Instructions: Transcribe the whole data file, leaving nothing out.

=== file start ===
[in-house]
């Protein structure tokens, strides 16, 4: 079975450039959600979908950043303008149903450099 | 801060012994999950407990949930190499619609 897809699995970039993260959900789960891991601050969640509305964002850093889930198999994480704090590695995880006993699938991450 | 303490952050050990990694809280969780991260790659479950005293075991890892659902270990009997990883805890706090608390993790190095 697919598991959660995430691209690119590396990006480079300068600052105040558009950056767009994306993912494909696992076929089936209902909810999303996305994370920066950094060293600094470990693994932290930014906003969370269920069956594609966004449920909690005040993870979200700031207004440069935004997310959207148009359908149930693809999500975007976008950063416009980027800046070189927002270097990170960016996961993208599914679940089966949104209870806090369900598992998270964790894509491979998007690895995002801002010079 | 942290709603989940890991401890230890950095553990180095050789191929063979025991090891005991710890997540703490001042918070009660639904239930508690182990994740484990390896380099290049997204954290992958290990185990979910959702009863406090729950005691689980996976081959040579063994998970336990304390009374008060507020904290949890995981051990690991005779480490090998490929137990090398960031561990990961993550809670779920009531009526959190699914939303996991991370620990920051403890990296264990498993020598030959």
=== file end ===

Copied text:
[in-house]
């Protein structure tokens, strides 16, 4: 079975450039959600979908950043303008149903450099 | 801060012994999950407990949930190499619609 897809699995970039993260959900789960891991601050969640509305964002850093889930198999994480704090590695995880006993699938991450 | 303490952050050990990694809280969780991260790659479950005293075991890892659902270990009997990883805890706090608390993790190095 697919598991959660995430691209690119590396990006480079300068600052105040558009950056767009994306993912494909696992076929089936209902909810999303996305994370920066950094060293600094470990693994932290930014906003969370269920069956594609966004449920909690005040993870979200700031207004440069935004997310959207148009359908149930693809999500975007976008950063416009980027800046070189927002270097990170960016996961993208599914679940089966949104209870806090369900598992998270964790894509491979998007690895995002801002010079 | 942290709603989940890991401890230890950095553990180095050789191929063979025991090891005991710890997540703490001042918070009660639904239930508690182990994740484990390896380099290049997204954290992958290990185990979910959702009863406090729950005691689980996976081959040579063994998970336990304390009374008060507020904290949890995981051990690991005779480490090998490929137990090398960031561990990961993550809670779920009531009526959190699914939303996991991370620990920051403890990296264990498993020598030959």